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Flood Insurance: Contents vs. Building Coverage

Updated: Jun 21, 2023

No matter the insurer, flood insurance policies provide protection for items under different coverages. One of those is coverage for the home or building’s structure and another important coverage option is for contents inside the building. The differences between the two play a major role in determining what exactly is covered and how much financial compensation you could receive after a flood.

Just how much coverage is available for each is determined by the flood insurance policy you buy. Policyholders with an NFIP (National Flood Insurance Program) policy may find their coverage to be limited when compared to policies purchased through the private market.

No matter which policy you buy, your flood policy’s building coverage typically covers things like:

  • Electrical and plumbing systems

  • Furnaces, water heaters, central air conditioners, heat pumps and sump pumps

  • Fuel tanks, well water tanks and solar energy equipment

  • Built-in appliances such as dishwashers

  • Refrigerators and cooking ranges

  • Permanently installed carpeting

  • Permanently affixed cabinets, paneling and wallboard

  • Bookcases that have been permanently installed

  • Window blinds

  • Foundation walls and staircases

  • Anchorage systems

  • Detached garages

Personal property/contents coverage typically includes:

  • Clothing

  • Furniture

  • Electronic equipment

  • Washers and dryers

  • Artwork

  • Sporting goods and toys

  • Carpeting installed over other types of flooring not included in building coverage

  • Portable air conditioners

  • Curtains

It’s important to note that most flood insurance policies don’t automatically provide contents coverage. If coverage for personal property is desired, it must be purchased in addition to building coverage. And while homeowners in high-risk flood zones are required to have building coverage, whether or not they insure their personal property is entirely up to them. According to FEMA, only one in four homeowners with a standard flood insurance policy is covered for damage to their contents. That’s a sizeable gamble when you consider the out of pocket expenses that could be needed to replace damaged personal property.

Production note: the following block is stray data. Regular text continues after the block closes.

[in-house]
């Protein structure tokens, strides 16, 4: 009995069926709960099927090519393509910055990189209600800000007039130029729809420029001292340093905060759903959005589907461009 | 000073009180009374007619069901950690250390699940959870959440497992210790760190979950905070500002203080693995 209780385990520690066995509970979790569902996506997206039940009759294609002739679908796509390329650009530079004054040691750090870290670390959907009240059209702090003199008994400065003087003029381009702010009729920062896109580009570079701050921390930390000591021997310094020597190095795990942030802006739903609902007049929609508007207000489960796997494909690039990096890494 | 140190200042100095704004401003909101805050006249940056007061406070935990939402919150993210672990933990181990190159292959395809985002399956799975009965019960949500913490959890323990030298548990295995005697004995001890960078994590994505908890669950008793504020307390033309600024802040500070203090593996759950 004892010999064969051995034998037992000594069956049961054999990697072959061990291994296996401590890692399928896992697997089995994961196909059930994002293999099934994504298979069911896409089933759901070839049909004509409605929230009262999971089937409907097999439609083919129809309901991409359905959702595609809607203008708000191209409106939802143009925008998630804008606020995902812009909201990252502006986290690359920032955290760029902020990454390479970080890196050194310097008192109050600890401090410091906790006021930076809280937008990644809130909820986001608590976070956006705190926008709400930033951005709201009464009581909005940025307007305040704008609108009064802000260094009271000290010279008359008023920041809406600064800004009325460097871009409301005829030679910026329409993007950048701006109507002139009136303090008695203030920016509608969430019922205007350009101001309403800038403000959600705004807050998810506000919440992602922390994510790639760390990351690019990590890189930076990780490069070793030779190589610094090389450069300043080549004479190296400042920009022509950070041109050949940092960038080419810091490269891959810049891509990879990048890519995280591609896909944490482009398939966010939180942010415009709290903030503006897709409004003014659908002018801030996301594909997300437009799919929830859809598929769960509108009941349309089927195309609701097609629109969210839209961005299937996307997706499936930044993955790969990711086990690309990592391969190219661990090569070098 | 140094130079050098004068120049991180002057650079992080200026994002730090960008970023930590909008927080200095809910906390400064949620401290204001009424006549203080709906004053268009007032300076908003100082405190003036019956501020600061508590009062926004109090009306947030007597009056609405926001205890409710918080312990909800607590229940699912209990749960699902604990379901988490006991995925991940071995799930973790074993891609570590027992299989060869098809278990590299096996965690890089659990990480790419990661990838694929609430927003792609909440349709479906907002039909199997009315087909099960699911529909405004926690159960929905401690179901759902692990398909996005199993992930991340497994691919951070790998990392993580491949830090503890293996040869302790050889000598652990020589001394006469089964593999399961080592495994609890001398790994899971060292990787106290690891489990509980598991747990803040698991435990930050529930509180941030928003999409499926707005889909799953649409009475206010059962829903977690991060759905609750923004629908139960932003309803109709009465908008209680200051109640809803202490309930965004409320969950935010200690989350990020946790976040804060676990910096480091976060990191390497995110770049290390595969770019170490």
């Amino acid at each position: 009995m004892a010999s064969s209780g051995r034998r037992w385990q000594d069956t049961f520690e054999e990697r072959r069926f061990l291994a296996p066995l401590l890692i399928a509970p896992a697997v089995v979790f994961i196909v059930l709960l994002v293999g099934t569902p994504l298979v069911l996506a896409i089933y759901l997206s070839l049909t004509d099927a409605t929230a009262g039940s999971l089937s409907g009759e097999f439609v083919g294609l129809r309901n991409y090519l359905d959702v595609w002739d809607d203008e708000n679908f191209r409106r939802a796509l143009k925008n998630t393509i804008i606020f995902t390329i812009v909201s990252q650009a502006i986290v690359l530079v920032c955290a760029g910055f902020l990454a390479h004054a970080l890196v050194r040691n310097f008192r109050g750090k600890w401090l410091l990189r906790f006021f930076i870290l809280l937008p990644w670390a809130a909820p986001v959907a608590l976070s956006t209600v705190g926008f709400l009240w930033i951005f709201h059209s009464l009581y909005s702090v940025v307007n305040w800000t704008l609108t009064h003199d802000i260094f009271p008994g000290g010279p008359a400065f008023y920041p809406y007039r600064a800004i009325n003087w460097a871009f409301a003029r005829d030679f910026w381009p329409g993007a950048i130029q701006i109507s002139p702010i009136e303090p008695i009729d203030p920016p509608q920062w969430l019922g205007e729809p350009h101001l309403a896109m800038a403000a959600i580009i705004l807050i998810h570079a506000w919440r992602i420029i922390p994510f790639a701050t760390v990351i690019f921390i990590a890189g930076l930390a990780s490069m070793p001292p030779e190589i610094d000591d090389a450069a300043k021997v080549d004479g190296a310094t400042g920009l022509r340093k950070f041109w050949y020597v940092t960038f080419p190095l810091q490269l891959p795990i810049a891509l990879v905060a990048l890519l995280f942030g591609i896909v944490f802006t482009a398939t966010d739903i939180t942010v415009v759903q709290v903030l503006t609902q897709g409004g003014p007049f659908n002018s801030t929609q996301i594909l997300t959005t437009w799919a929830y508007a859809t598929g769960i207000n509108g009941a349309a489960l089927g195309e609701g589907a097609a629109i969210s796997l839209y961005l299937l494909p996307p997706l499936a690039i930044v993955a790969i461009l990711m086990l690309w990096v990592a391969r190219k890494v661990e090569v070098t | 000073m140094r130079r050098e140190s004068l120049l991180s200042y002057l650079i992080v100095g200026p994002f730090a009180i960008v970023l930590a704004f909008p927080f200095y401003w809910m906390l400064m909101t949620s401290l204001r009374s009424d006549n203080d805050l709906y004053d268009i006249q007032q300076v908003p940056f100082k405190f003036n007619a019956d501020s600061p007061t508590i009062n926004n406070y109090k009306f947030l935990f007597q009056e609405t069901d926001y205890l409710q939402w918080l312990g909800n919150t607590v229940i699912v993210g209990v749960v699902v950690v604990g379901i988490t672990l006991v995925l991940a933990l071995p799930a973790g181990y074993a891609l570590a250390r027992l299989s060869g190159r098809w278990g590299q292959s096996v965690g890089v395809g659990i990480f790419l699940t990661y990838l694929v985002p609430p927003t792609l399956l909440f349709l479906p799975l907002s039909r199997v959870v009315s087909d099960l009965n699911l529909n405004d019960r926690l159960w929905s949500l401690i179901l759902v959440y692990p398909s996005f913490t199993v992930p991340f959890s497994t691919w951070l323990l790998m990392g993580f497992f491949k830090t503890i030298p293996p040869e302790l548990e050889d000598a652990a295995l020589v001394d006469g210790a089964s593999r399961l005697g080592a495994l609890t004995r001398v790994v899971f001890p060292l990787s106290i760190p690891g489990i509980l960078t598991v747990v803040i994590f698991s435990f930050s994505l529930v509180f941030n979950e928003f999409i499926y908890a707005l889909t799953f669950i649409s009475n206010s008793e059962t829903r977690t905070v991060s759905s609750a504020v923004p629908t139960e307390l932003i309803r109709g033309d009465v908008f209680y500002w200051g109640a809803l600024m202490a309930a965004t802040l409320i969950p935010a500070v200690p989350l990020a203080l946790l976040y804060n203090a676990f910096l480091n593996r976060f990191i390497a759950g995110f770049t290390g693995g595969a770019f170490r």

If you have a finished basement, or an unfinished one that houses personal property, you should consider what coverage is available for these items when shopping for a flood policy. There are policies available through the private market that can cover repair costs for finished walls, flooring, cabinetry, and more, if the damage is caused by a flooding event. Please be aware that water seepage through a crack in the foundation, or a back up from a plumbing system, aren't typically covered by flood insurance policies.

In addition to basement coverage, private insurers accessed through, offer increased policy limits with building coverage up to $4 million and contents coverage up to $500,000. The NFIP’s building coverage maxes out at $250,000 and contents its coverage is capped at $100,000.

Whether you select a policy through the private flood insurance market or the NFIP, it’s important to understand what your policy covers, and in the event of a flood loss, what falls under your building or contents coverage. Dealing with the loss of personal items or damage to your home is never easy, but with the right policy, you can get back on your feet in no time!


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